Chapter 6

As Saladin finished his final tale, he shook his head regretfully. He'd been foolish to think that the wish-dragons were gone for good. If the past had taught him anything, it was that all things repeat in time.

Empress Caiatl broke the War Council's contemplative silence. "Valus Forge, you said that among the Cabal, only the Psions could truly understand these dragons."

"As much as anyone can," Saladin replied.

"Then Optus Qorix shall give her opinion on the matter," she declared. All eyes turned to the slight Psion sitting motionless at the edge of the room.

The Optus stood, her head barely clearing the tabletop. The Y-shaped pupil of her eye dilated and the palpitating of her milky facial skin slowed.

Within the minds of the Council members, the room seemed to dim and warm. A pleasant hum began to emanate from the walls. After a relaxing moment, a series of images surfaced in their minds:

[Cabal fleet : Ahamkara : shackles : Psion officer : mindscape : goblet : god-thought : OXA : shackles break : new Torobatl : Psion's throne]

The vision faded, and the cold steel of Caiatl's flagship closed in around them once more.

Valus Tha'rag stood up boldly. "This traitor openly imagines herself on the throne!" he bellowed. "We should—"

His screed was interrupted by a spike of psychic feedback, like a momentary migraine. Everyone was immediately slammed into another vision sequence:

[Cabal fleet : Ahamkara : shackles : Valus Tha'rag : bargain : Mars : Hive corpses burning : Fallen corpses floating in space : Human corpses buried in rubble : Cabal corpses hanging : Emperor Tha'rag]

Tha'rag sagged back into his seat, stunned. The Optus struggled back to her chair and placed a small piece of moist cloth over her exposed eye.

Empress Caiatl swallowed hard, as if fighting back nausea. "Your point is made, Optus."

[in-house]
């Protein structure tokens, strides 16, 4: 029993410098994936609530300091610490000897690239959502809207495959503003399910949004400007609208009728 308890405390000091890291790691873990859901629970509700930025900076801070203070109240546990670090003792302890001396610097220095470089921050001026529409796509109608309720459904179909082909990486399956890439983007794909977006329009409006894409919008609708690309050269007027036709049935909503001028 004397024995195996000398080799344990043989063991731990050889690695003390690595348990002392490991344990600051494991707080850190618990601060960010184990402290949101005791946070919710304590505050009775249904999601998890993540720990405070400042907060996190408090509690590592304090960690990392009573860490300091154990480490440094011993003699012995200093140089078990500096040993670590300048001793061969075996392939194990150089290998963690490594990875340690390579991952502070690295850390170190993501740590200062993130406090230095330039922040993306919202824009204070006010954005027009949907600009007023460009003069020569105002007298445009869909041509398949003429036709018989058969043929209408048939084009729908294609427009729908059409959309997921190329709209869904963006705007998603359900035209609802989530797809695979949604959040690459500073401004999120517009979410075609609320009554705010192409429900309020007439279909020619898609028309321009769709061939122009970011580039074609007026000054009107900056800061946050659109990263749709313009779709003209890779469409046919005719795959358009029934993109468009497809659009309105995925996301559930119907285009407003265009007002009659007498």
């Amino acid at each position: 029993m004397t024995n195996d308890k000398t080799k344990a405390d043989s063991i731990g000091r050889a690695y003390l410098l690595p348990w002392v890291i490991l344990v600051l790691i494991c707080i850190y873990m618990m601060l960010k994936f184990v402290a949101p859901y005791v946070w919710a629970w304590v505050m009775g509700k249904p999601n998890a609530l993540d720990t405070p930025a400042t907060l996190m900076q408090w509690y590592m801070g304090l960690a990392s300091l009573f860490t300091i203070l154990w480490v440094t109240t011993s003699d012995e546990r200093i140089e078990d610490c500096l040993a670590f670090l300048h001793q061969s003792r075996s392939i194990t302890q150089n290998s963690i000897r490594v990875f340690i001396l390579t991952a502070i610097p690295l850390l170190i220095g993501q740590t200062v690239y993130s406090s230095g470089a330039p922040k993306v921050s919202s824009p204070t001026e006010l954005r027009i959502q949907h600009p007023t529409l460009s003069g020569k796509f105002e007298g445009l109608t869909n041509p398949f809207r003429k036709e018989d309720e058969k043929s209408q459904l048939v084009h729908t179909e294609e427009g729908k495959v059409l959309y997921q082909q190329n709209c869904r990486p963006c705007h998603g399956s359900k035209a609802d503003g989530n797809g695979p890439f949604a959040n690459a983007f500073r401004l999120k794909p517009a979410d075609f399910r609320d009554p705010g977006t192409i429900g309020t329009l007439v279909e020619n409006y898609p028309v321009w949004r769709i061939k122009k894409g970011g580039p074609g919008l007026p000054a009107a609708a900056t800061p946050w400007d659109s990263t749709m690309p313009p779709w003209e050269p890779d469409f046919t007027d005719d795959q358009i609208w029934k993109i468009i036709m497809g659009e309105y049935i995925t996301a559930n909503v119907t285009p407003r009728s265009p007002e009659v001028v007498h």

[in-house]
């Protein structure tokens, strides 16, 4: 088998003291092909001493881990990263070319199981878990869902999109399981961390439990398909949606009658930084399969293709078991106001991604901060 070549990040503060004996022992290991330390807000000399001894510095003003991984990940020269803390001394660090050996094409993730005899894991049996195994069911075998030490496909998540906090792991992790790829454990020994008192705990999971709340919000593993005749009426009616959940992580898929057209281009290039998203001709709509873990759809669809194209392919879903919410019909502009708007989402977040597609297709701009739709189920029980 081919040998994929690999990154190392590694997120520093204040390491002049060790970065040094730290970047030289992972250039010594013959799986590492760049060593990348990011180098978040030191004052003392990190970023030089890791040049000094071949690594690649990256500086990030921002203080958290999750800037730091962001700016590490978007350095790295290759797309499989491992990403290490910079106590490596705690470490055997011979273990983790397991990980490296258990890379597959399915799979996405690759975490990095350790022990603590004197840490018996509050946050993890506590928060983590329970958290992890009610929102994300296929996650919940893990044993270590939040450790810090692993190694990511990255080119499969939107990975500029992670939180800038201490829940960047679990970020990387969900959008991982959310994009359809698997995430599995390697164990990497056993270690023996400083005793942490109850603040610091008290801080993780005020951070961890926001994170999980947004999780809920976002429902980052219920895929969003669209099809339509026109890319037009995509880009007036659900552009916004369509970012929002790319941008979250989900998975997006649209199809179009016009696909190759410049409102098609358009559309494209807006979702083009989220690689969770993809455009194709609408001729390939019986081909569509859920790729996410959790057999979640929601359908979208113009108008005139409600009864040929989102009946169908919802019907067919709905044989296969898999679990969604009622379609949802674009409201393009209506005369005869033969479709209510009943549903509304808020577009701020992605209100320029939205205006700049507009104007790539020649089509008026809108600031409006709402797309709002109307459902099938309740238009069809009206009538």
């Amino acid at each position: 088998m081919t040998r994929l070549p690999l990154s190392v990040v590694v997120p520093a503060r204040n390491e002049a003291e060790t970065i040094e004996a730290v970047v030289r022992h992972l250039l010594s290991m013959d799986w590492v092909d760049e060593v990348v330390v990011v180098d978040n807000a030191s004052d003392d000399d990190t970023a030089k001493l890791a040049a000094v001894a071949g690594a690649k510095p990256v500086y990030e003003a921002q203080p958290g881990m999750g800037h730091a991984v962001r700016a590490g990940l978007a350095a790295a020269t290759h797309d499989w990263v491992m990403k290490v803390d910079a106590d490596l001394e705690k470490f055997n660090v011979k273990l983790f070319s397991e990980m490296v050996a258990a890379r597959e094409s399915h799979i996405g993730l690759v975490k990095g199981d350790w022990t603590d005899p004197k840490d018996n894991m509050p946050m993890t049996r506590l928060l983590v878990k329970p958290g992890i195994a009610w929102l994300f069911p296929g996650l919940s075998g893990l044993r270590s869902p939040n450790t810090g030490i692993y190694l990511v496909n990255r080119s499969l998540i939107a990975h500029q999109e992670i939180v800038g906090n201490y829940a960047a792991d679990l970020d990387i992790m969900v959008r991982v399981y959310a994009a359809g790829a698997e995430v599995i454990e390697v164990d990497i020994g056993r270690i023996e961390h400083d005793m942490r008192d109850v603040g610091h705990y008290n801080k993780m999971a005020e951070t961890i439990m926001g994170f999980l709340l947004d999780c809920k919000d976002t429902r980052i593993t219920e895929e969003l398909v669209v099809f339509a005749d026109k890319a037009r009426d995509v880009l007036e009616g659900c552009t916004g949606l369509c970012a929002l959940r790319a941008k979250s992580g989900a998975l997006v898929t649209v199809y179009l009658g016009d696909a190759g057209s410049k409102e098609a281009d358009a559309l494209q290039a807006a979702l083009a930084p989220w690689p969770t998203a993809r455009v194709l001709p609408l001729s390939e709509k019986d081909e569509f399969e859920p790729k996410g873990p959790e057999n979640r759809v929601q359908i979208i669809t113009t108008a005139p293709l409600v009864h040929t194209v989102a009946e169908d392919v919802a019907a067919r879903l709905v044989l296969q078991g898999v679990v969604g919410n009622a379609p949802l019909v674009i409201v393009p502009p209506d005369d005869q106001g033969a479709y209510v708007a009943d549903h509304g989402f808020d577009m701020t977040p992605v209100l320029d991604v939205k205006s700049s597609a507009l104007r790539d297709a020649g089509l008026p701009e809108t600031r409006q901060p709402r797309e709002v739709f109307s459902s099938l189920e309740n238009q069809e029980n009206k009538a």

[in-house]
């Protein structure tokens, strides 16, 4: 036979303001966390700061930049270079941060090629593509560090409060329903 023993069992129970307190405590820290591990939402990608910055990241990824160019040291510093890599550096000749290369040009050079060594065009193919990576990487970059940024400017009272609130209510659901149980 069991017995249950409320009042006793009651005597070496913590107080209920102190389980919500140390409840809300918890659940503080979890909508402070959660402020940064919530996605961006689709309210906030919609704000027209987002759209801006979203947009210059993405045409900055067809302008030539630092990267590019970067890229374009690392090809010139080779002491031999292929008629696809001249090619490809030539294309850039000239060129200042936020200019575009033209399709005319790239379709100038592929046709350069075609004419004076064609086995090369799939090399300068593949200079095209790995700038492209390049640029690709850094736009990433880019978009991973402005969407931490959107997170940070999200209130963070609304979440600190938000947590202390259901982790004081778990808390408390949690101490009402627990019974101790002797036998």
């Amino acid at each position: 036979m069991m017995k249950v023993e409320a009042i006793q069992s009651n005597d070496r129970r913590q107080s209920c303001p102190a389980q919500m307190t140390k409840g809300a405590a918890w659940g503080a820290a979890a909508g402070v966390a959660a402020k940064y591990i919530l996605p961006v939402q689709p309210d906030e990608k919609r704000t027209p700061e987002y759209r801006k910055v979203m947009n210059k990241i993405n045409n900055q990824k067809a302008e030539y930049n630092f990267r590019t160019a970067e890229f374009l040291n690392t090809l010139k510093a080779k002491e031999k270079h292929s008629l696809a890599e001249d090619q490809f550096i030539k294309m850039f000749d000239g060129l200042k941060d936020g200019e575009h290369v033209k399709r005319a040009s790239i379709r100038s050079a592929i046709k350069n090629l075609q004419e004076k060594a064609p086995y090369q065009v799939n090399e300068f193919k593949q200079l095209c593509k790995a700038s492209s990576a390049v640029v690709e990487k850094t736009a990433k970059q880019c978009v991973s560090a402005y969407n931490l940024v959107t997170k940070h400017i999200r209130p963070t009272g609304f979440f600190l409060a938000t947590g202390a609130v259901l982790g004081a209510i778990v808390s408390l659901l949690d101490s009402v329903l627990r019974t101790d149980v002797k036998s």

"And what point is that, exactly?" asked Tha'arec, his hand on his forehead. "That we're all traitors-in-waiting?"

"Exactly," Saladin calmly replied. "It doesn't matter who wishes for what, or how well-meaning they are. Optus Qorix understands that the Ahamkara feed off unintended consequences. That's why we started the Great Hunt in the first place. It wasn't that we couldn't trust the Ahamkara. It's that we couldn't trust ourselves."

"You are not the Cabal," Tha'arec fired back.

Empress Caiatl held up her massive hand for silence. "The Optus's visions remind me of the former Evocate-General. Umun'arath thought she could control Hive magic to our benefit, and it cost us our homeworld. Let us not fall into the same trap again. We will not attempt to capture the Ahamkara alive."

Caiatl stamped her foot on the ship's deck: it was decreed.

"Unfortunately," she continued, "we must also protect ourselves from those who lack our forbearance. Once the Witness is dealt with, the Ahamkara should return to extinction. If there is to be another Great Hunt, the Cabal will support it."

She stamped her foot on the floor once again before standing up. The council was adjourned.

As the rest of the commanders filed out, Caiatl paused near Valus Forge. "I know you regret the harshness of the Great Hunt and long for another solution," the empress said. "But even with the benefit of hindsight, do you see another way?"

Saladin shook his head in resignation. If the past had taught him anything, it was that all things repeat in time.